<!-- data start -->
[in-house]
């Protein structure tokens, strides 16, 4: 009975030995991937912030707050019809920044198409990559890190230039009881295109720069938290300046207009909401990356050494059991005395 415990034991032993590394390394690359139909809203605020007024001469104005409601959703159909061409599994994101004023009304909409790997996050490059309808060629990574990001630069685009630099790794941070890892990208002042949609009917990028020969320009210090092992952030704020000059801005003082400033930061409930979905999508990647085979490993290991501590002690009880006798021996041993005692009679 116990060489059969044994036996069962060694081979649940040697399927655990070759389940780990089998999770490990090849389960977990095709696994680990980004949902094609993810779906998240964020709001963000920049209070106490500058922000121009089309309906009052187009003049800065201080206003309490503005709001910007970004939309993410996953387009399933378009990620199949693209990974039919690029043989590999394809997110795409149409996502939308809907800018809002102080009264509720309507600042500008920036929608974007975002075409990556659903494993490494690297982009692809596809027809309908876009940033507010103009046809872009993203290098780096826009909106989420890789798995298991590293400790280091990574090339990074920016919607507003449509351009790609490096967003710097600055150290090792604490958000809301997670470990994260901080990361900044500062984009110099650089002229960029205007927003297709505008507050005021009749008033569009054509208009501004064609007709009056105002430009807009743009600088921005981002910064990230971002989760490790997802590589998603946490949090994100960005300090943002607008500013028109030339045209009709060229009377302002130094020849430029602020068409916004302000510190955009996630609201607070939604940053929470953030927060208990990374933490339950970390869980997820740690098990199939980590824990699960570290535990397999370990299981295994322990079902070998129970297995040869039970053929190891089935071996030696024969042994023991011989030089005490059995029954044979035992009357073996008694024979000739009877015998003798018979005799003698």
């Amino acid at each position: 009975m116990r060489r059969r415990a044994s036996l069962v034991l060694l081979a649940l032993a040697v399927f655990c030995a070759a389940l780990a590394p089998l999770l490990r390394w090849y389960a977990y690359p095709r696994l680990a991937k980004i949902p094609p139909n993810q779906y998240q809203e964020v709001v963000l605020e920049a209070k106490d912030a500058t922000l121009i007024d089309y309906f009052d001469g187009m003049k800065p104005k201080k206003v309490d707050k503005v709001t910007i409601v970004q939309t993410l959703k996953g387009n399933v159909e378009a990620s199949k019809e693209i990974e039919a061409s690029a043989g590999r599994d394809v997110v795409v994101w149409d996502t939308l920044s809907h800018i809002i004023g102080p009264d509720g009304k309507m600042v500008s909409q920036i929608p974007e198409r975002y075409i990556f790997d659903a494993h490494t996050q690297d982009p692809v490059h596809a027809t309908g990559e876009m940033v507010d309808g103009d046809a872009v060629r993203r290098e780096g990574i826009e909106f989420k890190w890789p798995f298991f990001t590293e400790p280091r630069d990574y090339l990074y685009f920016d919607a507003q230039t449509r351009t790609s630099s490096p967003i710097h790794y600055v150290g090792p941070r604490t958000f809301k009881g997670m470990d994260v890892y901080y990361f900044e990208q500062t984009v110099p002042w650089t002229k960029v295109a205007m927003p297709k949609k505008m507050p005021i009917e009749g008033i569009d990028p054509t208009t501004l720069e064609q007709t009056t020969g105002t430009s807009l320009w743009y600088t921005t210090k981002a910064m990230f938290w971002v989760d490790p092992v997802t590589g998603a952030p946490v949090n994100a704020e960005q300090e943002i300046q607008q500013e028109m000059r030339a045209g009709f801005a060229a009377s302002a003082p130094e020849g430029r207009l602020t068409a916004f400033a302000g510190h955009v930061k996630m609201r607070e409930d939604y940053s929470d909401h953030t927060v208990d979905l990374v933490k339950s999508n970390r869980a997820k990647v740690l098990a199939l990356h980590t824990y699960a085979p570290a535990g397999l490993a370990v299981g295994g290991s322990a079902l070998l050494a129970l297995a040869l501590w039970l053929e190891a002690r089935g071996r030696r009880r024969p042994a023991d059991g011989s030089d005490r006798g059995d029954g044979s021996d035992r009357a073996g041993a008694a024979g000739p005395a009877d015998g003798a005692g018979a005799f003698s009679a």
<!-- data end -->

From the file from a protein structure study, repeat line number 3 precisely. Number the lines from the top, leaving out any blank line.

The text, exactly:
């Amino acid at each position: 009975m116990r060489r059969r415990a044994s036996l069962v034991l060694l081979a649940l032993a040697v399927f655990c030995a070759a389940l780990a590394p089998l999770l490990r390394w090849y389960a977990y690359p095709r696994l680990a991937k980004i949902p094609p139909n993810q779906y998240q809203e964020v709001v963000l605020e920049a209070k106490d912030a500058t922000l121009i007024d089309y309906f009052d001469g187009m003049k800065p104005k201080k206003v309490d707050k503005v709001t910007i409601v970004q939309t993410l959703k996953g387009n399933v159909e378009a990620s199949k019809e693209i990974e039919a061409s690029a043989g590999r599994d394809v997110v795409v994101w149409d996502t939308l920044s809907h800018i809002i004023g102080p009264d509720g009304k309507m600042v500008s909409q920036i929608p974007e198409r975002y075409i990556f790997d659903a494993h490494t996050q690297d982009p692809v490059h596809a027809t309908g990559e876009m940033v507010d309808g103009d046809a872009v060629r993203r290098e780096g990574i826009e909106f989420k890190w890789p798995f298991f990001t590293e400790p280091r630069d990574y090339l990074y685009f920016d919607a507003q230039t449509r351009t790609s630099s490096p967003i710097h790794y600055v150290g090792p941070r604490t958000f809301k009881g997670m470990d994260v890892y901080y990361f900044e990208q500062t984009v110099p002042w650089t002229k960029v295109a205007m927003p297709k949609k505008m507050p005021i009917e009749g008033i569009d990028p054509t208009t501004l720069e064609q007709t009056t020969g105002t430009s807009l320009w743009y600088t921005t210090k981002a910064m990230f938290w971002v989760d490790p092992v997802t590589g998603a952030p946490v949090n994100a704020e960005q300090e943002i300046q607008q500013e028109m000059r030339a045209g009709f801005a060229a009377s302002a003082p130094e020849g430029r207009l602020t068409a916004f400033a302000g510190h955009v930061k996630m609201r607070e409930d939604y940053s929470d909401h953030t927060v208990d979905l990374v933490k339950s999508n970390r869980a997820k990647v740690l098990a199939l990356h980590t824990y699960a085979p570290a535990g397999l490993a370990v299981g295994g290991s322990a079902l070998l050494a129970l297995a040869l501590w039970l053929e190891a002690r089935g071996r030696r009880r024969p042994a023991d059991g011989s030089d005490r006798g059995d029954g044979s021996d035992r009357a073996g041993a008694a024979g000739p005395a009877d015998g003798a005692g018979a005799f003698s009679a």